The Last Hurrah?


The grass season has begun and this marks the beginning of Roger Federer’s good time. The world knows, Federer knows that his best chance of winning a Grand Slam is at Wimbledon. He has won the tournament a record seven times and has finished runner up for the past two years. This season, Federer chose to opt out of the French Open (ending a 65 Grand Slam appearance streak), to prepare for the grass season.

2016 has been the first season when Roger Federer has had to pull out of tournaments due to injuries. Federer, known for his injury-free career has so far struggled to defend points and win trophies. The last time Federer had not won a tournament so far into the season was in 2013 and that year the only tournament he won was at Halle. Federer would be playing two tournaments (Stuttgart and Halle) before Wimbledon. In the ongoing tournament at Stuttgart, Federer will face Thiem in the semi finals, against whom he has a 1-1 Head to Head record. Thiem has had a dream run this year, reaching a career high of No. 7 in the world rankings. Federer would play Thiem for the third time this year, third time overall. They have played on a different surface each time. Federer beat Thiem at the Brisbane Open (Hard) and lost to him at Rome (Outdoor Clay). Thiem is second on the list of matches won this year, behind only Novak Djokovic. Playing the second semi final at Stuttgart is Juan Martin DelPotro, making a comeback on the tour. The former world No. 4 is ranked 223 today, but whatever he does, he ll be moving in just one direction.

Federer now has the second most match wins in the Open era with 1072 victories. Amongst active players, the next player on list is a far stretching Nadal with 796 victories. Federer is pushing 35 years old and is still breaking records. This could be the light at the end of a gloomy 2016 tunnel and I wish things start looking up for Roger. Nadal has withdrawn from Wimbledon, not that he was considered a serious threat. Wimbledon has never been Nadal’s favourite tournament nor has grass been his favourite surface. He has had a sorry record for the past couple of years and he would want to be in better shape for the Olympics and for the hard court season.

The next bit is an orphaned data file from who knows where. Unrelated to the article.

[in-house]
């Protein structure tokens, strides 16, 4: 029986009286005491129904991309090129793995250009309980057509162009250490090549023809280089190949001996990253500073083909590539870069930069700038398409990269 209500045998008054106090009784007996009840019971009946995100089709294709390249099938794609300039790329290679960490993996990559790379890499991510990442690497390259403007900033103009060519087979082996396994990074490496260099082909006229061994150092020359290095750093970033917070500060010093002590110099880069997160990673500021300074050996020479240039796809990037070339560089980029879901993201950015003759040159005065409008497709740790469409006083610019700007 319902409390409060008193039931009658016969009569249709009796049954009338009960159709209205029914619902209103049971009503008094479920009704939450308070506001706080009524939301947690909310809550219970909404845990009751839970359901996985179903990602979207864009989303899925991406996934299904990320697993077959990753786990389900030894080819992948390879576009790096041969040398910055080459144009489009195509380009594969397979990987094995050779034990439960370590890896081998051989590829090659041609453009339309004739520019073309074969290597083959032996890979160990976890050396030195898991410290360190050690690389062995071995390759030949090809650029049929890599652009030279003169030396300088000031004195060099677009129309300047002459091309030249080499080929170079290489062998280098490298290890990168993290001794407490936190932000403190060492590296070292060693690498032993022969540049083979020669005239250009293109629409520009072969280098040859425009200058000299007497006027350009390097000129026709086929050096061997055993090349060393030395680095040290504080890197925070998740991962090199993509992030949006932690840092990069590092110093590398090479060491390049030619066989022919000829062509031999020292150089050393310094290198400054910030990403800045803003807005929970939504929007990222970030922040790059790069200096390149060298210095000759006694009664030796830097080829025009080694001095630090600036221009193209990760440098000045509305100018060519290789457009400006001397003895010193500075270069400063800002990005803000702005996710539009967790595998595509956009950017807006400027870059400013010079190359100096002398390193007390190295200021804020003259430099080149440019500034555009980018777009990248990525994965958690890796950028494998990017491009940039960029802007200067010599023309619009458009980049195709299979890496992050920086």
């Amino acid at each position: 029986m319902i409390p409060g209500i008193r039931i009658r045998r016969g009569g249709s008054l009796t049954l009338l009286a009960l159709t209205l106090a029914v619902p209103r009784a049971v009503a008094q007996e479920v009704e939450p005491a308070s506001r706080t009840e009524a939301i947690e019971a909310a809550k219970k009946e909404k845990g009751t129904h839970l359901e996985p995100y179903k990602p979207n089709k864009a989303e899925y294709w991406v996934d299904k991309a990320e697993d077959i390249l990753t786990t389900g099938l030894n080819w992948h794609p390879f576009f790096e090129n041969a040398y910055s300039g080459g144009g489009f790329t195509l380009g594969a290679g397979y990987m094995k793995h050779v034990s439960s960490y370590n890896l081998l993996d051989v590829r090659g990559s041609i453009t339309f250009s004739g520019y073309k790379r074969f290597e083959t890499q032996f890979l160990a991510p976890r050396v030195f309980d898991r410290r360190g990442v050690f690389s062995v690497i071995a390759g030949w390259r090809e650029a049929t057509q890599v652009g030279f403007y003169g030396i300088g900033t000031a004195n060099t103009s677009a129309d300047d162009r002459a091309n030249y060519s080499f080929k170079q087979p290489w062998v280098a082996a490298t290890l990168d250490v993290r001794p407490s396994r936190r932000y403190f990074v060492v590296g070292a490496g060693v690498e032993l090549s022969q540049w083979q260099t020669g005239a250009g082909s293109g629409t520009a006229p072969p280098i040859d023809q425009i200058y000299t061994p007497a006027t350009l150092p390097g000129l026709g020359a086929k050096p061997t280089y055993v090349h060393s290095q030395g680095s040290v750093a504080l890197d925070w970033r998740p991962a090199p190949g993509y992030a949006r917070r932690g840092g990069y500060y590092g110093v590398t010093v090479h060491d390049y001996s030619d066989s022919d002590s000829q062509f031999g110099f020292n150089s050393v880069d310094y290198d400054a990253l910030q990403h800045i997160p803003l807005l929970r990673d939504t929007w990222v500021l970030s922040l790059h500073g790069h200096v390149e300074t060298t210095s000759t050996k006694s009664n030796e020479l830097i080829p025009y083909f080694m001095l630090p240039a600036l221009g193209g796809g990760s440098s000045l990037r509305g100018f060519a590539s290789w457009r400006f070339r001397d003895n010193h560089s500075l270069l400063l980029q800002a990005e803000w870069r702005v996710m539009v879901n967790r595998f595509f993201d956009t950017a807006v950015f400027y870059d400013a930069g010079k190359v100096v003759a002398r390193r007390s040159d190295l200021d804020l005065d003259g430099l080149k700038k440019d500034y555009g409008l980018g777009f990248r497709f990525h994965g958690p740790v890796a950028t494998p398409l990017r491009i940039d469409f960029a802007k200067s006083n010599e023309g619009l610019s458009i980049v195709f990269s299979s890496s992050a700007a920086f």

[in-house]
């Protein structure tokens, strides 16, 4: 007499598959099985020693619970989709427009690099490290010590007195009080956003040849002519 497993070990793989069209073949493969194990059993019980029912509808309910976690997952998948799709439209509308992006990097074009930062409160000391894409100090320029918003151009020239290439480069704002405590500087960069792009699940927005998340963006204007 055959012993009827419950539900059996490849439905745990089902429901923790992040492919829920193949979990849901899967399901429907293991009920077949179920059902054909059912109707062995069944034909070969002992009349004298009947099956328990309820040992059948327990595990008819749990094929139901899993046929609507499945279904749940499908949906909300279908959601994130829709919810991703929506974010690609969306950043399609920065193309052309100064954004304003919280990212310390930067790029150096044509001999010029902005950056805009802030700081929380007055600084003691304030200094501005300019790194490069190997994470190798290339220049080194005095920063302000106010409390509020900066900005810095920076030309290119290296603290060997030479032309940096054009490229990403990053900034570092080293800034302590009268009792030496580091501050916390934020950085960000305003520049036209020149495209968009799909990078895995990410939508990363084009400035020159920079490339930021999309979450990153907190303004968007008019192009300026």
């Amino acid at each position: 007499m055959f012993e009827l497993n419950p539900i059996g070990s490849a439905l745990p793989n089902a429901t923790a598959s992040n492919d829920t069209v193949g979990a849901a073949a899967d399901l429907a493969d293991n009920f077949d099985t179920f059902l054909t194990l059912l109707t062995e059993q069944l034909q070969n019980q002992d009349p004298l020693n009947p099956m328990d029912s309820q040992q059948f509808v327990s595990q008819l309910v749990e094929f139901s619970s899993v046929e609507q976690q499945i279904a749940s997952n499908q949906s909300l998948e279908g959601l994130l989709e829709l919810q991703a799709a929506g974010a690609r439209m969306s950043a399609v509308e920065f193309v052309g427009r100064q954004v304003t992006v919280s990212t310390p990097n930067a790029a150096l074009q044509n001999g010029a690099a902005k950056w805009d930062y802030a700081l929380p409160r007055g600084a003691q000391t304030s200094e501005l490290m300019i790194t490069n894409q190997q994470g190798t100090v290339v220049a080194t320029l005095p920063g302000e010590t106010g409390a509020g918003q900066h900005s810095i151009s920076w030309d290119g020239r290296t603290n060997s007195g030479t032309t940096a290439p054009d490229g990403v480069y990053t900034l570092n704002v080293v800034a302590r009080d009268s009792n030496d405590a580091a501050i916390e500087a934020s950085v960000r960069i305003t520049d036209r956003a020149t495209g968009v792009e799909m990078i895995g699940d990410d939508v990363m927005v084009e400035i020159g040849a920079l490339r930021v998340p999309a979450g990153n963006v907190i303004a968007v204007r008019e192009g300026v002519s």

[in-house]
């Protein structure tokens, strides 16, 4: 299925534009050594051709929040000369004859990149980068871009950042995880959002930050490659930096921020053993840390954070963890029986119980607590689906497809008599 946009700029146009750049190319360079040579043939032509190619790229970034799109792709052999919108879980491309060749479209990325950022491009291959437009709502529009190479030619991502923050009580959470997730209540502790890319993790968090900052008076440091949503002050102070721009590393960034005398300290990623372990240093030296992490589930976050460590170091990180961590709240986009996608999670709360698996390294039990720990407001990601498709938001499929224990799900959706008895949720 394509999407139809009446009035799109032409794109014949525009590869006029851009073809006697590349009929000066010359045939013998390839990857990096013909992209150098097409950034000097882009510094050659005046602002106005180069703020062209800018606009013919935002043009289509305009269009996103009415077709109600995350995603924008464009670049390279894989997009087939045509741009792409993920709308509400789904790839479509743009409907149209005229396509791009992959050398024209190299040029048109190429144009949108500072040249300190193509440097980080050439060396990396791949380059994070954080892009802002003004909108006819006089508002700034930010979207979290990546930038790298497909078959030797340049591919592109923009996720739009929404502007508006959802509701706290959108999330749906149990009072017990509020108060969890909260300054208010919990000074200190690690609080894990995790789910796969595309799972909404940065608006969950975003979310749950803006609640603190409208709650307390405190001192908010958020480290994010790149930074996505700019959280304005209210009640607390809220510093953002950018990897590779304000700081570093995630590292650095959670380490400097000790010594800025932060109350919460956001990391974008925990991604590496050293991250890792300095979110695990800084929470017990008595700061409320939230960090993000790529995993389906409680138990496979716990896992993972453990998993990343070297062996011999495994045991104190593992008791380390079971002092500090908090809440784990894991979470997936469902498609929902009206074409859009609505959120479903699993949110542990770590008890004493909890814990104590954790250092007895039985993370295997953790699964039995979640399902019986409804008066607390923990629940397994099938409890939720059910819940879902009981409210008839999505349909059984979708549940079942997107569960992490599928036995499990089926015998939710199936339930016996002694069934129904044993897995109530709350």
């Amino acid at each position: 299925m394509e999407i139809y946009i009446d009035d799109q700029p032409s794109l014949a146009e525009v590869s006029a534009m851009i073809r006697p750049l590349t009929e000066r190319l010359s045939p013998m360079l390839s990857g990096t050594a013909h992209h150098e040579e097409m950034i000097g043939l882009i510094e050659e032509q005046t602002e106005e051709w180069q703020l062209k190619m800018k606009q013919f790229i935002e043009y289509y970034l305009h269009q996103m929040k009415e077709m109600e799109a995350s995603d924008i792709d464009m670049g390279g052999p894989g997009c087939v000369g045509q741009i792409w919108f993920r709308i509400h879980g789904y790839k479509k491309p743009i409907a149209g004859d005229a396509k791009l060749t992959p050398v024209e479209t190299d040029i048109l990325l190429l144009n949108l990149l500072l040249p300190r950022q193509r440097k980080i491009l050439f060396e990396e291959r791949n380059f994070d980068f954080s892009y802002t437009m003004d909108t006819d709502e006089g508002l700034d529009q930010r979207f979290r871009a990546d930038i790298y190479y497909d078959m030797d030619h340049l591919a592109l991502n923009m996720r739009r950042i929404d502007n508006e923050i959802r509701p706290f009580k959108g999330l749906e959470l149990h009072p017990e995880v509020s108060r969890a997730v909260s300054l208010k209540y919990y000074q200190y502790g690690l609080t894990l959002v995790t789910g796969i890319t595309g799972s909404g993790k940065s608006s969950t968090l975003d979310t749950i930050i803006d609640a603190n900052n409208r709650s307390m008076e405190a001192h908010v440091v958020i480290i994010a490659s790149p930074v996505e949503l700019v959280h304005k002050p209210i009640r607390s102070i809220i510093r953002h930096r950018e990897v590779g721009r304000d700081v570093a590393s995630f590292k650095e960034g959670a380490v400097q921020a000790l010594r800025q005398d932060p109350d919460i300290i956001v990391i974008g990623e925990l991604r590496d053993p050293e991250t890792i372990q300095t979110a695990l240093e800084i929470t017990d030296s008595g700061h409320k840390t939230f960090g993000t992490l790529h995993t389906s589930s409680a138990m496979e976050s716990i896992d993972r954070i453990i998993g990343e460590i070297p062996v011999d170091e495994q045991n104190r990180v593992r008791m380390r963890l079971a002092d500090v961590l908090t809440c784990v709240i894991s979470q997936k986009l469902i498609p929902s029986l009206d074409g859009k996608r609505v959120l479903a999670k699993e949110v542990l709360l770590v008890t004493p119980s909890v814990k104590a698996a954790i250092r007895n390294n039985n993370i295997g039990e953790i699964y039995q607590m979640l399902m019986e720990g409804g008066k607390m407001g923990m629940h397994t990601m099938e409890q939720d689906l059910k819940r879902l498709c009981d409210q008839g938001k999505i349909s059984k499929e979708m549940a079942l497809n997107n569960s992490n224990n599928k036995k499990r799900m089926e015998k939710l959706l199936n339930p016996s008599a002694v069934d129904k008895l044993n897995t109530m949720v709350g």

Amongst all the small talk within the tennis world, one issue that has been lingering around for the last couple of months has been Sharapova’s verdict. Well, she has been banned from playing professional tennis for the next two years. Though, she would be challenging the verdict, the decision has received consent from most of the players on tour. Sharapova’s ban will cost her dearly in terms on endorsements and on-court wins. We had seen a similar situation in the case of Tiger Woods when major brands had distanced themselves when he was in the midst of a public meltdown. Over the years, Sharapova has been the face of many leading brands and has been the highest paid female athlete in terms of endorsements for the past two years. It has been estimated that if Sharapova’s ban sticks, she is going to miss out on $18 million at the very least. The ITF’s Tribunal said that Sharapova is the sole author of her misfortune, and the ITF has taken a no-tolerance stand on this one. Sharapova had been taking the drug (meldonium) since 2006 for health issues and the drug was banned only in 2016. She could appeal the Tribunal’s decision but this reminds me of a legal maxim, Ignorantia juris non excusat, which means ignorance of law excuses no one. One needs to be careful of what goes into one’s body!

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Hersh Choudhary

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